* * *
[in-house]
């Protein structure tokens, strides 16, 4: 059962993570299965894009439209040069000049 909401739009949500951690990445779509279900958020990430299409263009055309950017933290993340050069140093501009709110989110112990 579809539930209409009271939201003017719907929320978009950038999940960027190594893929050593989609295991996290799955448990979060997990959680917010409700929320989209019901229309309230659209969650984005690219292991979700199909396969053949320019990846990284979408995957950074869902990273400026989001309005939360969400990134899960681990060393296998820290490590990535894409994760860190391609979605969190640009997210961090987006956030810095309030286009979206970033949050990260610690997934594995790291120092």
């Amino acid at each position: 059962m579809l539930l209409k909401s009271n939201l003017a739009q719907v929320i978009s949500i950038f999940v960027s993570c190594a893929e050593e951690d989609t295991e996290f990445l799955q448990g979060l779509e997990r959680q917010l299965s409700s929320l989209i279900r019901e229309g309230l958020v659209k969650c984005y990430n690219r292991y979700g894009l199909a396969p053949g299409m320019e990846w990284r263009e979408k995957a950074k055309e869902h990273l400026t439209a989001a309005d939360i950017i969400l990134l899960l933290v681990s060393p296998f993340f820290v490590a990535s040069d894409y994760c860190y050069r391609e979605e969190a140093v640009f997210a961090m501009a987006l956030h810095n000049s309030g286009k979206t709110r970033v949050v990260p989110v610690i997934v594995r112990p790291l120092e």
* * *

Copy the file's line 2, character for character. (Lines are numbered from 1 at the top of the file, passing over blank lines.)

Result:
């Protein structure tokens, strides 16, 4: 059962993570299965894009439209040069000049 909401739009949500951690990445779509279900958020990430299409263009055309950017933290993340050069140093501009709110989110112990 579809539930209409009271939201003017719907929320978009950038999940960027190594893929050593989609295991996290799955448990979060997990959680917010409700929320989209019901229309309230659209969650984005690219292991979700199909396969053949320019990846990284979408995957950074869902990273400026989001309005939360969400990134899960681990060393296998820290490590990535894409994760860190391609979605969190640009997210961090987006956030810095309030286009979206970033949050990260610690997934594995790291120092």